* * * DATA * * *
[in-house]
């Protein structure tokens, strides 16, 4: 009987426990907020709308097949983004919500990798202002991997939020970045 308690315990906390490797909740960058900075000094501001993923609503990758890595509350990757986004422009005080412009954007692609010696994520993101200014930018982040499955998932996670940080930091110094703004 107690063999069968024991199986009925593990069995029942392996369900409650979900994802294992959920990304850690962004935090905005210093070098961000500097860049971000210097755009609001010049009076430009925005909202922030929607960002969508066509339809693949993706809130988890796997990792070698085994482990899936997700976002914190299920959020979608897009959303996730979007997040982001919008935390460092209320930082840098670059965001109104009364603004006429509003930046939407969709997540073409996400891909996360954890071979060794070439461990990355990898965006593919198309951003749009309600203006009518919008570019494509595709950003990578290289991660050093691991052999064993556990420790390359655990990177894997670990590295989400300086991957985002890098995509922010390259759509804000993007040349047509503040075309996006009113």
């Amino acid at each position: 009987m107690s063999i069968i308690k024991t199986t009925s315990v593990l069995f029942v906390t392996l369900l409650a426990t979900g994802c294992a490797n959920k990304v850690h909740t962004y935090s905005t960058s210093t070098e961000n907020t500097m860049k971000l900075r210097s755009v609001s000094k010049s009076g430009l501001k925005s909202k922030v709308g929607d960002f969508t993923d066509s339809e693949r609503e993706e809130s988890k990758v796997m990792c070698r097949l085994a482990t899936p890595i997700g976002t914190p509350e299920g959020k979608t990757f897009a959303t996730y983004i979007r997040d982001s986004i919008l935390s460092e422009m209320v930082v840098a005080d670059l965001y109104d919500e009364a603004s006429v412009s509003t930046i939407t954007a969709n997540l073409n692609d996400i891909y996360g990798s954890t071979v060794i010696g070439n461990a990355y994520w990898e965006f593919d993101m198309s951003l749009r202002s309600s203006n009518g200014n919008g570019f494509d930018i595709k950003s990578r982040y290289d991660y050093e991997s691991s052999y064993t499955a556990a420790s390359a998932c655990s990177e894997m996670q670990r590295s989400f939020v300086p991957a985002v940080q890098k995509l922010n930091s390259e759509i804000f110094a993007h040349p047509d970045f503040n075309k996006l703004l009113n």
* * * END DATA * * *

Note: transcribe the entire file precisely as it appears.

[in-house]
């Protein structure tokens, strides 16, 4: 009987426990907020709308097949983004919500990798202002991997939020970045 308690315990906390490797909740960058900075000094501001993923609503990758890595509350990757986004422009005080412009954007692609010696994520993101200014930018982040499955998932996670940080930091110094703004 107690063999069968024991199986009925593990069995029942392996369900409650979900994802294992959920990304850690962004935090905005210093070098961000500097860049971000210097755009609001010049009076430009925005909202922030929607960002969508066509339809693949993706809130988890796997990792070698085994482990899936997700976002914190299920959020979608897009959303996730979007997040982001919008935390460092209320930082840098670059965001109104009364603004006429509003930046939407969709997540073409996400891909996360954890071979060794070439461990990355990898965006593919198309951003749009309600203006009518919008570019494509595709950003990578290289991660050093691991052999064993556990420790390359655990990177894997670990590295989400300086991957985002890098995509922010390259759509804000993007040349047509503040075309996006009113």
């Amino acid at each position: 009987m107690s063999i069968i308690k024991t199986t009925s315990v593990l069995f029942v906390t392996l369900l409650a426990t979900g994802c294992a490797n959920k990304v850690h909740t962004y935090s905005t960058s210093t070098e961000n907020t500097m860049k971000l900075r210097s755009v609001s000094k010049s009076g430009l501001k925005s909202k922030v709308g929607d960002f969508t993923d066509s339809e693949r609503e993706e809130s988890k990758v796997m990792c070698r097949l085994a482990t899936p890595i997700g976002t914190p509350e299920g959020k979608t990757f897009a959303t996730y983004i979007r997040d982001s986004i919008l935390s460092e422009m209320v930082v840098a005080d670059l965001y109104d919500e009364a603004s006429v412009s509003t930046i939407t954007a969709n997540l073409n692609d996400i891909y996360g990798s954890t071979v060794i010696g070439n461990a990355y994520w990898e965006f593919d993101m198309s951003l749009r202002s309600s203006n009518g200014n919008g570019f494509d930018i595709k950003s990578r982040y290289d991660y050093e991997s691991s052999y064993t499955a556990a420790s390359a998932c655990s990177e894997m996670q670990r590295s989400f939020v300086p991957a985002v940080q890098k995509l922010n930091s390259e759509i804000f110094a993007h040349p047509d970045f503040n075309k996006l703004l009113n």